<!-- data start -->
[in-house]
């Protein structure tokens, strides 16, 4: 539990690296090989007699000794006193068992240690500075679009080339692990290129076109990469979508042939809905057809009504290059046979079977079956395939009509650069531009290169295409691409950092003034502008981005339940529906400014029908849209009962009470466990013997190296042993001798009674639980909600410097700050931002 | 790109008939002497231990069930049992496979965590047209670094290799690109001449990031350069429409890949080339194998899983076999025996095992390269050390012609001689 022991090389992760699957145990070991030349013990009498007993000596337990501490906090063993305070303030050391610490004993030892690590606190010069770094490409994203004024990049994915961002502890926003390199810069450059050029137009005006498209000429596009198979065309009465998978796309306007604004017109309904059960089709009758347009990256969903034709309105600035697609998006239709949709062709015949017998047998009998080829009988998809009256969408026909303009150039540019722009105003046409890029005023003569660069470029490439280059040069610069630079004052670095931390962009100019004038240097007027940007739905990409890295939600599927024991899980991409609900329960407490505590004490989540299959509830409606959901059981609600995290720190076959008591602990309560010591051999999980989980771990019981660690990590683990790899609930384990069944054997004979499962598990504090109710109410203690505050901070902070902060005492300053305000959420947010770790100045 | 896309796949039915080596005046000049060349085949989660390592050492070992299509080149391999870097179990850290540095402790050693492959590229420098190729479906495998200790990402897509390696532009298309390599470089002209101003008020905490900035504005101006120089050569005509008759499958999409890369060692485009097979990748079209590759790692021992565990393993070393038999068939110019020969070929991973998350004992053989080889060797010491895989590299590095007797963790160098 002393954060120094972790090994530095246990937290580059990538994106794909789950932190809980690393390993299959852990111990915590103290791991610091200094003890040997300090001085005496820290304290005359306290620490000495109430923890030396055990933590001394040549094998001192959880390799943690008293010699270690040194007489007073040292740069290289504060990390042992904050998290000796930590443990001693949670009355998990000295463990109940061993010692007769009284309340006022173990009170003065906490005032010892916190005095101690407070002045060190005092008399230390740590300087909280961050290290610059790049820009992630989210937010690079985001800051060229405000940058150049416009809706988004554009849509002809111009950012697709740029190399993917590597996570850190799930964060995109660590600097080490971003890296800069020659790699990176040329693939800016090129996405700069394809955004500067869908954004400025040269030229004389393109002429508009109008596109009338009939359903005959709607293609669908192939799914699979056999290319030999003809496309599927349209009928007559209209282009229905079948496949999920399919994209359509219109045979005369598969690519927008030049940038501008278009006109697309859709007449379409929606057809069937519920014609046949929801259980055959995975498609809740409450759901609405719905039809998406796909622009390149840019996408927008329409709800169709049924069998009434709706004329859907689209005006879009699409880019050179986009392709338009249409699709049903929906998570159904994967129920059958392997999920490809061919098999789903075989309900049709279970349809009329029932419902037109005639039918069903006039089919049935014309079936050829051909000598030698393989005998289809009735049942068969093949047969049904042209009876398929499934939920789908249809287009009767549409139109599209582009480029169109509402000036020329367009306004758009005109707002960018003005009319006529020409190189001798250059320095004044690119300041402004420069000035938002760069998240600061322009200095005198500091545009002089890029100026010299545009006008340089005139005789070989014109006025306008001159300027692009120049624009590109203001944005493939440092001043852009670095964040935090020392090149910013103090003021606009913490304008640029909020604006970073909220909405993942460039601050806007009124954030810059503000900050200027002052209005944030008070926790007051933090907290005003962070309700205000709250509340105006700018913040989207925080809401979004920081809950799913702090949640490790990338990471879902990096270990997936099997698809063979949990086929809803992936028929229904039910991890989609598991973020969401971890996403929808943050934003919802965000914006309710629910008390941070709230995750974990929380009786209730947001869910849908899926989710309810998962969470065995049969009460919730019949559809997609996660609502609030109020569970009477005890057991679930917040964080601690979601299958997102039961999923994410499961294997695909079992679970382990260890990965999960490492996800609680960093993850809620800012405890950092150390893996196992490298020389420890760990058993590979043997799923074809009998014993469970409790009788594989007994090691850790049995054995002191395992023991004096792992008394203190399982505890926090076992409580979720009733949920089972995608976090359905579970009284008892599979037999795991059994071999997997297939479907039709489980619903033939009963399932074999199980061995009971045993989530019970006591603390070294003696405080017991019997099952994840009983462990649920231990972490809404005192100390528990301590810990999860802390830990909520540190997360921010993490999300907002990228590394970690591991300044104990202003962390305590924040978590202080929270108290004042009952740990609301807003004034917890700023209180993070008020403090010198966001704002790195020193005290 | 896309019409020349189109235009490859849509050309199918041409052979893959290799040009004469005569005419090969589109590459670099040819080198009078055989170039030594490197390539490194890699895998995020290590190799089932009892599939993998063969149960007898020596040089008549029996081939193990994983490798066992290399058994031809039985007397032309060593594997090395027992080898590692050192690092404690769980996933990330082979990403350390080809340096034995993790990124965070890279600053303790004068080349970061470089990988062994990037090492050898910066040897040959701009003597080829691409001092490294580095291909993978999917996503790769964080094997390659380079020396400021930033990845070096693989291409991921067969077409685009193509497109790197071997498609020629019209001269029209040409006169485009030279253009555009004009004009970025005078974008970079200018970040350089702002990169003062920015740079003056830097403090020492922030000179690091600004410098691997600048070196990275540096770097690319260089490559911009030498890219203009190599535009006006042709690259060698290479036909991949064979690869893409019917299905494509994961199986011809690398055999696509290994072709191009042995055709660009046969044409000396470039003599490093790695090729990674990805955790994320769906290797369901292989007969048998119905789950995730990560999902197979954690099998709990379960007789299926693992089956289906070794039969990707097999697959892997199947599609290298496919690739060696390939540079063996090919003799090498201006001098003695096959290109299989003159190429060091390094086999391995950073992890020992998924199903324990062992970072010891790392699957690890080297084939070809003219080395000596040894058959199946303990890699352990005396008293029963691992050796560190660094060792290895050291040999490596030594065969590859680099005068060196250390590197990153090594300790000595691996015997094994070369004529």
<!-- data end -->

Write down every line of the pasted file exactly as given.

[in-house]
């Protein structure tokens, strides 16, 4: 539990690296090989007699000794006193068992240690500075679009080339692990290129076109990469979508042939809905057809009504290059046979079977079956395939009509650069531009290169295409691409950092003034502008981005339940529906400014029908849209009962009470466990013997190296042993001798009674639980909600410097700050931002 | 790109008939002497231990069930049992496979965590047209670094290799690109001449990031350069429409890949080339194998899983076999025996095992390269050390012609001689 022991090389992760699957145990070991030349013990009498007993000596337990501490906090063993305070303030050391610490004993030892690590606190010069770094490409994203004024990049994915961002502890926003390199810069450059050029137009005006498209000429596009198979065309009465998978796309306007604004017109309904059960089709009758347009990256969903034709309105600035697609998006239709949709062709015949017998047998009998080829009988998809009256969408026909303009150039540019722009105003046409890029005023003569660069470029490439280059040069610069630079004052670095931390962009100019004038240097007027940007739905990409890295939600599927024991899980991409609900329960407490505590004490989540299959509830409606959901059981609600995290720190076959008591602990309560010591051999999980989980771990019981660690990590683990790899609930384990069944054997004979499962598990504090109710109410203690505050901070902070902060005492300053305000959420947010770790100045 | 896309796949039915080596005046000049060349085949989660390592050492070992299509080149391999870097179990850290540095402790050693492959590229420098190729479906495998200790990402897509390696532009298309390599470089002209101003008020905490900035504005101006120089050569005509008759499958999409890369060692485009097979990748079209590759790692021992565990393993070393038999068939110019020969070929991973998350004992053989080889060797010491895989590299590095007797963790160098 002393954060120094972790090994530095246990937290580059990538994106794909789950932190809980690393390993299959852990111990915590103290791991610091200094003890040997300090001085005496820290304290005359306290620490000495109430923890030396055990933590001394040549094998001192959880390799943690008293010699270690040194007489007073040292740069290289504060990390042992904050998290000796930590443990001693949670009355998990000295463990109940061993010692007769009284309340006022173990009170003065906490005032010892916190005095101690407070002045060190005092008399230390740590300087909280961050290290610059790049820009992630989210937010690079985001800051060229405000940058150049416009809706988004554009849509002809111009950012697709740029190399993917590597996570850190799930964060995109660590600097080490971003890296800069020659790699990176040329693939800016090129996405700069394809955004500067869908954004400025040269030229004389393109002429508009109008596109009338009939359903005959709607293609669908192939799914699979056999290319030999003809496309599927349209009928007559209209282009229905079948496949999920399919994209359509219109045979005369598969690519927008030049940038501008278009006109697309859709007449379409929606057809069937519920014609046949929801259980055959995975498609809740409450759901609405719905039809998406796909622009390149840019996408927008329409709800169709049924069998009434709706004329859907689209005006879009699409880019050179986009392709338009249409699709049903929906998570159904994967129920059958392997999920490809061919098999789903075989309900049709279970349809009329029932419902037109005639039918069903006039089919049935014309079936050829051909000598030698393989005998289809009735049942068969093949047969049904042209009876398929499934939920789908249809287009009767549409139109599209582009480029169109509402000036020329367009306004758009005109707002960018003005009319006529020409190189001798250059320095004044690119300041402004420069000035938002760069998240600061322009200095005198500091545009002089890029100026010299545009006008340089005139005789070989014109006025306008001159300027692009120049624009590109203001944005493939440092001043852009670095964040935090020392090149910013103090003021606009913490304008640029909020604006970073909220909405993942460039601050806007009124954030810059503000900050200027002052209005944030008070926790007051933090907290005003962070309700205000709250509340105006700018913040989207925080809401979004920081809950799913702090949640490790990338990471879902990096270990997936099997698809063979949990086929809803992936028929229904039910991890989609598991973020969401971890996403929808943050934003919802965000914006309710629910008390941070709230995750974990929380009786209730947001869910849908899926989710309810998962969470065995049969009460919730019949559809997609996660609502609030109020569970009477005890057991679930917040964080601690979601299958997102039961999923994410499961294997695909079992679970382990260890990965999960490492996800609680960093993850809620800012405890950092150390893996196992490298020389420890760990058993590979043997799923074809009998014993469970409790009788594989007994090691850790049995054995002191395992023991004096792992008394203190399982505890926090076992409580979720009733949920089972995608976090359905579970009284008892599979037999795991059994071999997997297939479907039709489980619903033939009963399932074999199980061995009971045993989530019970006591603390070294003696405080017991019997099952994840009983462990649920231990972490809404005192100390528990301590810990999860802390830990909520540190997360921010993490999300907002990228590394970690591991300044104990202003962390305590924040978590202080929270108290004042009952740990609301807003004034917890700023209180993070008020403090010198966001704002790195020193005290 | 896309019409020349189109235009490859849509050309199918041409052979893959290799040009004469005569005419090969589109590459670099040819080198009078055989170039030594490197390539490194890699895998995020290590190799089932009892599939993998063969149960007898020596040089008549029996081939193990994983490798066992290399058994031809039985007397032309060593594997090395027992080898590692050192690092404690769980996933990330082979990403350390080809340096034995993790990124965070890279600053303790004068080349970061470089990988062994990037090492050898910066040897040959701009003597080829691409001092490294580095291909993978999917996503790769964080094997390659380079020396400021930033990845070096693989291409991921067969077409685009193509497109790197071997498609020629019209001269029209040409006169485009030279253009555009004009004009970025005078974008970079200018970040350089702002990169003062920015740079003056830097403090020492922030000179690091600004410098691997600048070196990275540096770097690319260089490559911009030498890219203009190599535009006006042709690259060698290479036909991949064979690869893409019917299905494509994961199986011809690398055999696509290994072709191009042995055709660009046969044409000396470039003599490093790695090729990674990805955790994320769906290797369901292989007969048998119905789950995730990560999902197979954690099998709990379960007789299926693992089956289906070794039969990707097999697959892997199947599609290298496919690739060696390939540079063996090919003799090498201006001098003695096959290109299989003159190429060091390094086999391995950073992890020992998924199903324990062992970072010891790392699957690890080297084939070809003219080395000596040894058959199946303990890699352990005396008293029963691992050796560190660094060792290895050291040999490596030594065969590859680099005068060196250390590197990153090594300790000595691996015997094994070369004529």